She might even be a television/streaming star soon. The BBC and National Geographic film crews stopped by, and they filmed the dispatch team for two hours, as part of Frozen Planet 2. One of the episodes will focus on the people who work in extreme conditions, and Sack might be included.

“I’m hoping so,” she said.

Outside of work time, Kris Sack and her colleagues were able to do some Antarctic exploring.

Outside of working hours, Sack got to explore. She saw plenty of penguins and seals and a number of animals you aren’t likely to see in your typical southern Minnesota backyard.

“It really was awesome,” she said.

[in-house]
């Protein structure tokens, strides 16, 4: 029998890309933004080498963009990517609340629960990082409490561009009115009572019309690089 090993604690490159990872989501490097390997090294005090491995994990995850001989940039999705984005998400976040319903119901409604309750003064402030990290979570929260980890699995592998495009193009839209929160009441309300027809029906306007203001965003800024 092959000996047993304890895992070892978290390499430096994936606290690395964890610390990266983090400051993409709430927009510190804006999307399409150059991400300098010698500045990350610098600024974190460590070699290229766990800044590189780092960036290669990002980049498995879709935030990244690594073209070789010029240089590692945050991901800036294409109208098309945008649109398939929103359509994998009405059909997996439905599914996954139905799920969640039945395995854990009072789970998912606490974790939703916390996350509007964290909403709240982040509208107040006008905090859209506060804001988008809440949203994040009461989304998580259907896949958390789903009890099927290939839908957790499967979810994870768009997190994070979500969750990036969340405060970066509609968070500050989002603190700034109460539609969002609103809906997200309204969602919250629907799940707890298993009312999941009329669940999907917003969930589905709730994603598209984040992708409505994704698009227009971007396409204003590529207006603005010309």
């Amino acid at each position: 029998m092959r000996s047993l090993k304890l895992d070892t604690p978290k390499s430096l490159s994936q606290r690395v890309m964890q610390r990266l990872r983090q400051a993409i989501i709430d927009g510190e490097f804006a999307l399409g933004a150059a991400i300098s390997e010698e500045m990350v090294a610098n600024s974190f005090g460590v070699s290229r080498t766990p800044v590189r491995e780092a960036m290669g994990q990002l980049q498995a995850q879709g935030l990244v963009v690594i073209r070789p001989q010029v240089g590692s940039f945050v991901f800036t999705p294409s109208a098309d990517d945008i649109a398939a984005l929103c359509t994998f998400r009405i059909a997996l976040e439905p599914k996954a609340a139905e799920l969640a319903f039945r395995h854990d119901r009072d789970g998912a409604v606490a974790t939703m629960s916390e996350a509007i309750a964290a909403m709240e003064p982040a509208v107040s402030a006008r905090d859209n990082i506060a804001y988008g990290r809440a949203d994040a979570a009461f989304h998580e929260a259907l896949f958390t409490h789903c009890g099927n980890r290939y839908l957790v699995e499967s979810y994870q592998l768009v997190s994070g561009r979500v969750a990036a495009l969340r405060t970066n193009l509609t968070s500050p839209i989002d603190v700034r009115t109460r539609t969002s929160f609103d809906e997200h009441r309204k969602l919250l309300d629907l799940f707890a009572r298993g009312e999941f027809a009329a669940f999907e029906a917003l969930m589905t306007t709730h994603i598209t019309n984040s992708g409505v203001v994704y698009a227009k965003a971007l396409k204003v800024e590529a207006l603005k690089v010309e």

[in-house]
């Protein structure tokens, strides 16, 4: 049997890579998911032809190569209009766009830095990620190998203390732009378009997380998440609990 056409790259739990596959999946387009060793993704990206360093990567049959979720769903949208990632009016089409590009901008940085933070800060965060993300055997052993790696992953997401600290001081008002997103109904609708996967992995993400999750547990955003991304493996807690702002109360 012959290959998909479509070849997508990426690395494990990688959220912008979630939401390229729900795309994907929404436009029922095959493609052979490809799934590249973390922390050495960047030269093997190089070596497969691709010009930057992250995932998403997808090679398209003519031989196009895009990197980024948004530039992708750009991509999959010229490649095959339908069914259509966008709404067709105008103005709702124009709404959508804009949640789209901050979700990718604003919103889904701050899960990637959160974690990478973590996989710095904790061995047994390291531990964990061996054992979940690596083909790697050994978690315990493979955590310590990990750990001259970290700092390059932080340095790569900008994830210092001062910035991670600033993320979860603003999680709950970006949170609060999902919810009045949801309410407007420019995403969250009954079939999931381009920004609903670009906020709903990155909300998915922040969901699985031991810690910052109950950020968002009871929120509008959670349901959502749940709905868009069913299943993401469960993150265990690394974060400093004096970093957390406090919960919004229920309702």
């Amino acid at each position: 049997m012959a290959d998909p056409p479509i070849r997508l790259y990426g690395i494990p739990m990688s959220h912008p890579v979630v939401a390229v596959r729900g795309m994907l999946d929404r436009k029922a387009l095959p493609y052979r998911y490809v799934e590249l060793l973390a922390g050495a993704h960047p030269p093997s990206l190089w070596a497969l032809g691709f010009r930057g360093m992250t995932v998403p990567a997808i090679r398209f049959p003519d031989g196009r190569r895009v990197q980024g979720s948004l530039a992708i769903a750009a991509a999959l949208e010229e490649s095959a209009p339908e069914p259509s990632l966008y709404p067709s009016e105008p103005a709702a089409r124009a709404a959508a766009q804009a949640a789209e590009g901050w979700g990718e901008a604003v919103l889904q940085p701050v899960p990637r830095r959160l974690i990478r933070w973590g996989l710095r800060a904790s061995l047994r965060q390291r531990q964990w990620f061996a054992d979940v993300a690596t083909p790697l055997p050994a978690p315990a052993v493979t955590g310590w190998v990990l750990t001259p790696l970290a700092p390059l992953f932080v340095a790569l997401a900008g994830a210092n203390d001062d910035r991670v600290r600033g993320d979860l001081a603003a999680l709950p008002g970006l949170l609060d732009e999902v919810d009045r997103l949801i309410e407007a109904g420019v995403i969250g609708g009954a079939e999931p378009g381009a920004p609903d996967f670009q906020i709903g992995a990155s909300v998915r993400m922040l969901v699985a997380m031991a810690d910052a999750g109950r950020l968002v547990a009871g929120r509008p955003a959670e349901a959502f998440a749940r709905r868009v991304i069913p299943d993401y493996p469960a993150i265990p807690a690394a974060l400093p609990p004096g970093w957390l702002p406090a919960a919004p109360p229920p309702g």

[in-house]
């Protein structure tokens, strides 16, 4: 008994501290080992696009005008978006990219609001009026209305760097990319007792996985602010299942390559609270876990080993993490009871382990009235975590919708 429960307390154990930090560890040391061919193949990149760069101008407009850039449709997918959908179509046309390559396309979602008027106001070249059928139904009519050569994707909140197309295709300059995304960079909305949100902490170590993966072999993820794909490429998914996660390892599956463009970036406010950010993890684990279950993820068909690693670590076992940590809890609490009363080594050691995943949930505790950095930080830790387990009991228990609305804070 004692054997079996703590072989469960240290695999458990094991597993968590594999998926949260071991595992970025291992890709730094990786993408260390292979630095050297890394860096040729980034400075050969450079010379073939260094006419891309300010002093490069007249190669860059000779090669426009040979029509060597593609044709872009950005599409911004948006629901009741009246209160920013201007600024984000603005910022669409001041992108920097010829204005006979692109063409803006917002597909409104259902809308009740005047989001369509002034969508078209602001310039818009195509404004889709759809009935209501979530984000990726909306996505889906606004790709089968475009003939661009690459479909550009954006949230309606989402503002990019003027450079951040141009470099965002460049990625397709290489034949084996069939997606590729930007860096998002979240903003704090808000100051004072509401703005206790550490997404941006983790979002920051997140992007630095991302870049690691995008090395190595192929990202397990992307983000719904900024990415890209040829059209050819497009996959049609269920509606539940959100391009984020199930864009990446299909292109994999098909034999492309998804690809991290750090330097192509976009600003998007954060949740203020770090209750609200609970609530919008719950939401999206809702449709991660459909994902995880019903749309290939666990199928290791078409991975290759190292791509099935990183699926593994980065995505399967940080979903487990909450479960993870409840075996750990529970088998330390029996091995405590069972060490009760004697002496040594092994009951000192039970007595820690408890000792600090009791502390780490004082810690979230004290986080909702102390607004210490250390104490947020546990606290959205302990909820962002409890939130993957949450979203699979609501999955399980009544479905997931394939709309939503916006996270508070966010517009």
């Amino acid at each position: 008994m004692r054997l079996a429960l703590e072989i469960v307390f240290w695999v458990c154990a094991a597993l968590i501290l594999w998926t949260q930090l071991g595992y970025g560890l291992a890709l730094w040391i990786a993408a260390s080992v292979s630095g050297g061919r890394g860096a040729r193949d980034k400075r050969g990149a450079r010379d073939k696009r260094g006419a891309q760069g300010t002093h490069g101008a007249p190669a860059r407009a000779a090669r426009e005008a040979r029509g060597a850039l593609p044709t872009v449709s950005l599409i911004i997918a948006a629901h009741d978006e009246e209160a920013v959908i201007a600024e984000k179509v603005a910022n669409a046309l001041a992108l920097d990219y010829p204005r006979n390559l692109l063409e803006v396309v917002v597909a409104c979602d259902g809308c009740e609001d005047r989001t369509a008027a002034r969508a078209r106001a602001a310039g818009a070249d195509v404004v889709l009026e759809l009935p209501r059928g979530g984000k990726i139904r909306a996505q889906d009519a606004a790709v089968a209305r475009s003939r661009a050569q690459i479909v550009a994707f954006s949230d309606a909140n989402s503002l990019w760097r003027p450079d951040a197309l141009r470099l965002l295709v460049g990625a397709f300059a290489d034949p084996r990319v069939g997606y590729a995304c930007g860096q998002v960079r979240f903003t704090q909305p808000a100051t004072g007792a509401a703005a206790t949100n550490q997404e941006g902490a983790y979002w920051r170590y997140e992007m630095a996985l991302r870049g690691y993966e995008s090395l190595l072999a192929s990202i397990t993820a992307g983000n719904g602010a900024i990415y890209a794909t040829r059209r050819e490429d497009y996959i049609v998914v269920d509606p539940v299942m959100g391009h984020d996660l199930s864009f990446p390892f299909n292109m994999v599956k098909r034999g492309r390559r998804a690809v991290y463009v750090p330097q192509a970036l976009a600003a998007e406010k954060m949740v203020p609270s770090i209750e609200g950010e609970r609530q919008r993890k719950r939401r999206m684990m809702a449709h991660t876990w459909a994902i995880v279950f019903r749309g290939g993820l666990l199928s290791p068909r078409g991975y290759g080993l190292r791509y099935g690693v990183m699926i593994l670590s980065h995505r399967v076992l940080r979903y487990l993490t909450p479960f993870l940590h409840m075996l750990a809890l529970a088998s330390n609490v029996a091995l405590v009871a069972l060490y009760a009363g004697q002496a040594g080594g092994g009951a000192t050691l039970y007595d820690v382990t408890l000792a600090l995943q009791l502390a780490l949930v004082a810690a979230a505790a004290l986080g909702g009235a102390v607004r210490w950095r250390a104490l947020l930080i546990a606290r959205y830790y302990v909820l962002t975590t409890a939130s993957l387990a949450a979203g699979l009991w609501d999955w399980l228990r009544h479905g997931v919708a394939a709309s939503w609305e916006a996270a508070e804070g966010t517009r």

There were a few downsides – like lack of access to high quality food and cooking options – and Sack missed her husband and dogs back home, but overall, the experience was “fantastic,” she said. The ongoing coronavirus pandemic may complicate her efforts to return, but if all goes to plan, Sack will be returning as soon as possible.

“I can’t wait to go back,” she said.

Regional hospitals begin furloughs; River's Edge maintains full staff

The announcement of pending furloughs at two of the state’s largest hospital systems is the latest sign that Minnesota hospitals are suffering financially in the wake of COVID-19.

Mayo Clinic on Friday announced pay cuts and furloughs for some staff beginning later this month, while Allina Health employees in non-patient care and indirect patient care roles are being required to take least one mandatory furlough in one-week increments beginning Sunday. Employees can use PTO or vacation time to cover the time off. Allina employees in direct patient care roles will be asked to participate in a phased approach to training and redeployment.